I have gotten some questions about what I am packing in my hospital bag, which online courses I’ve been taking, and how we are preparing for the arrival of our baby. In order to answer those questions, I am sharing a list of my go-to pregnancy and parenting resources.
I didn’t want to write a post offering advice and I don’t want to pretend to be an expert. This is my first pregnancy! I am just trying to figure this out. Instead, I would rather point you in the direction of experts and resources that I have found to be very helpful.
Pregnancy and Parenting Resources:
Websites I Love:
Tinyhood offers online parenting classes. Charles and I took the Baby 101 series which includes classes on breastfeeding, sleep, CPR, and baby care. It’s broken down into segments that are 5-20 minutes each and you don’t need to do them all at once. The cost is super affordable at just $49 and we learned key skills like how to aid a choking baby, how to bathe a baby, and how often a newborn should be fed. They offer other classes on topics like baby led weaning, breastfeeding, toddler nutrition, and more. We liked how the classes are clear, to the point, and include helpful graphics for us to download and reference later.
I love this website because it is written by a team of women who are NICU nurses, and child safety, sleep, and speech experts – plus they are all mothers. They know their stuff. Their website takes on topics like how to store breastmilk, what to bring to the hospital, the best baby products, how to supplement with formula, how to use a haaka, and so much more. In addition to the website, the Bumble Baby team offers a variety of consulting services including lactation consulting, sleep consulting, speech and language consulting, and more.
This website educates you about the choices you have regarding your birth experience and then lets you create a birth plan to share with your medical team. Here is how I view Motherboard, I think it can replace the need for a birth class. Plus its only $50 and takes far less time than a birth class. When I asked Instagram followers if a birth class is necessary, 77% said no. I got many messages, and no one said it was a MUST. The thing people did say is that I should learn about my options when it comes to giving birth and that I should have a plan in mind for pain management. I think that the process of reading through the birth plan options on Motherboard Birth taught me what I need to know and has empowered me to make the decisions that I need to make. Plus, my decisions are all organized and ready to share with my care team.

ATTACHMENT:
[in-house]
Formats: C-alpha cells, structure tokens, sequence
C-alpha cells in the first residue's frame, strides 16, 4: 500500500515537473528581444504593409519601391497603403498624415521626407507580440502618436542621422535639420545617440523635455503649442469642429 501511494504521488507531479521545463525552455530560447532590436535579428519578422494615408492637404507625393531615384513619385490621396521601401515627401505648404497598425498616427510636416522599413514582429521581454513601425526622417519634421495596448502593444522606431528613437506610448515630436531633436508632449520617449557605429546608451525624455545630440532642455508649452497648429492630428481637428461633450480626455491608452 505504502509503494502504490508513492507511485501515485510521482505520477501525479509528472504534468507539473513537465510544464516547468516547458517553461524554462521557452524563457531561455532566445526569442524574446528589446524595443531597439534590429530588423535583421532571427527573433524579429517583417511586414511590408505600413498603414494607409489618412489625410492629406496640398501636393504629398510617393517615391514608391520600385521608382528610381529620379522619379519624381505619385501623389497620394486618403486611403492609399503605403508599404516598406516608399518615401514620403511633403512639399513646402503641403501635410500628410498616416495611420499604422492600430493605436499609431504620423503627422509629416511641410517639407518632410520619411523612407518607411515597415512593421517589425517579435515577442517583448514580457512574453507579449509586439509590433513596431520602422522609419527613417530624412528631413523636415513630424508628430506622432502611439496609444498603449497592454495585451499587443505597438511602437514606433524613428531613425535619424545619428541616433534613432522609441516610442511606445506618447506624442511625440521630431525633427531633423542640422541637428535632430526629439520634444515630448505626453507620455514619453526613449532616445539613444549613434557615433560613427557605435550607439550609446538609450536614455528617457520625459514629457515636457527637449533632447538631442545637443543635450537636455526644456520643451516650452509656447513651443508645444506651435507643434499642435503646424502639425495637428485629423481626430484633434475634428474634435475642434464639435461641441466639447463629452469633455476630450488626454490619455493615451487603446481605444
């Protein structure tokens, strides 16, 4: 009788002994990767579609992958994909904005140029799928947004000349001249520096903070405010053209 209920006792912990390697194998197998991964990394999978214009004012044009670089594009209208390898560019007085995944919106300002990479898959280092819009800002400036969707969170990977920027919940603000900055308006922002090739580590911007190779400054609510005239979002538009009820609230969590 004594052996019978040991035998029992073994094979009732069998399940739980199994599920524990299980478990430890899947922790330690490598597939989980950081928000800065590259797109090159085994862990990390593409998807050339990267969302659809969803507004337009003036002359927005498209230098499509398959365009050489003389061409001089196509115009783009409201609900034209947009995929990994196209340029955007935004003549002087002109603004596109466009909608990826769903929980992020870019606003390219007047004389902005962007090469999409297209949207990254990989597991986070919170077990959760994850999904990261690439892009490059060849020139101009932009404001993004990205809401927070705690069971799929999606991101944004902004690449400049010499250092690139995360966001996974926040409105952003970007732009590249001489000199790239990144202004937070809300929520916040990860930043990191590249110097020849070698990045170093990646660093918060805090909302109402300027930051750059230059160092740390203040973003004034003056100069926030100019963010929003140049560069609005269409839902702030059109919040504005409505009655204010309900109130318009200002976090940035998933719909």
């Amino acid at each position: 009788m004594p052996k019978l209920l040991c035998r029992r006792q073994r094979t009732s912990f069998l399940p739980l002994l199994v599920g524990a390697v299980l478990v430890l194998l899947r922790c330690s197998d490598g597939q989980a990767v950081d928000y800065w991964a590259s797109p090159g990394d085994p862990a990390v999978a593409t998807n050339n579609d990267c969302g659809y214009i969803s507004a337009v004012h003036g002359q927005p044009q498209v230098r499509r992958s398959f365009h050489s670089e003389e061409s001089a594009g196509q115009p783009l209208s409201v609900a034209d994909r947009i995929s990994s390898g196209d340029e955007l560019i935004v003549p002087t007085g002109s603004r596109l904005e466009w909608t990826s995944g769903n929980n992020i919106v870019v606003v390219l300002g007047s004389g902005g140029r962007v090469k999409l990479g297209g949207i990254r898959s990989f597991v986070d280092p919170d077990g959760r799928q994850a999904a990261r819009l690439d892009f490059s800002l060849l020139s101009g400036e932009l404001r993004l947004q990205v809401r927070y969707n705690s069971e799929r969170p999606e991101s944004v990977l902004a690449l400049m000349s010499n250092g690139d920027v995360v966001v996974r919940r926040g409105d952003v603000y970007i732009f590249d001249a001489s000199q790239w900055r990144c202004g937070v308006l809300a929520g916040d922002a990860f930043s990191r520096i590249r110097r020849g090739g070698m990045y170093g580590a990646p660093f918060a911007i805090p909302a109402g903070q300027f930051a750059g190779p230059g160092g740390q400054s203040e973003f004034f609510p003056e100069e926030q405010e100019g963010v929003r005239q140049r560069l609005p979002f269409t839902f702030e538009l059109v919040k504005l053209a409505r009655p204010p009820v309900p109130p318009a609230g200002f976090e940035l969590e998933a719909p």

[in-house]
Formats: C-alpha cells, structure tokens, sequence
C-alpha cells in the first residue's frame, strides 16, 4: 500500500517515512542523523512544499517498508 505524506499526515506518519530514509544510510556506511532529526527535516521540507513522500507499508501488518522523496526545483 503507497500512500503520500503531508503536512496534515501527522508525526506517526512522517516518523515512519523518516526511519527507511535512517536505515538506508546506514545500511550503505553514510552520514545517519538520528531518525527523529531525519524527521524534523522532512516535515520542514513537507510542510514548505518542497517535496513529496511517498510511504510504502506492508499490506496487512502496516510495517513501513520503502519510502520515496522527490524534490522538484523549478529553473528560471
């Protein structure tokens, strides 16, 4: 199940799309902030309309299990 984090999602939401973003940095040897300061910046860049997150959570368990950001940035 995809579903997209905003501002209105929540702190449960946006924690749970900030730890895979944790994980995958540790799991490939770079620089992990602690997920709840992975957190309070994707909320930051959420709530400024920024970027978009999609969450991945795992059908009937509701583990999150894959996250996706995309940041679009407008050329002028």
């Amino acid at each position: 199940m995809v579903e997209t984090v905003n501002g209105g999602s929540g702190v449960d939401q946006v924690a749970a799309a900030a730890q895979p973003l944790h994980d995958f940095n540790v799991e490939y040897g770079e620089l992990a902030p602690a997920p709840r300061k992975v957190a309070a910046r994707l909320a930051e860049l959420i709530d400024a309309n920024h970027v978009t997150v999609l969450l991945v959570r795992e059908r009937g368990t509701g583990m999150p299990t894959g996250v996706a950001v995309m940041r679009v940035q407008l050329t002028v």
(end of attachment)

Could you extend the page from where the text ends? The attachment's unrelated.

Expecting Better by Emily Oster
This was the only book about pregnancy that I read. It was given to me by my sister in law and the book explains things like why women are told to avoid rare meats and deli meats during pregnancy. The book provided me with the education I needed to make my own informed decisions.
Cribsheet by Emily Oster
Just like Expecting Better, this book is about using data to help parents make decisions. While Expecting Better is about pregnancy, Cribsheet takes on topics for new parents like breastfeeding, sleep training, and potty training.
Dr. Spock’s Baby and Childcare
My mother sent us this book and it’s probably the reason my siblings and I survived childhood. Mom says she kept it on the nightstand and referenced it constantly.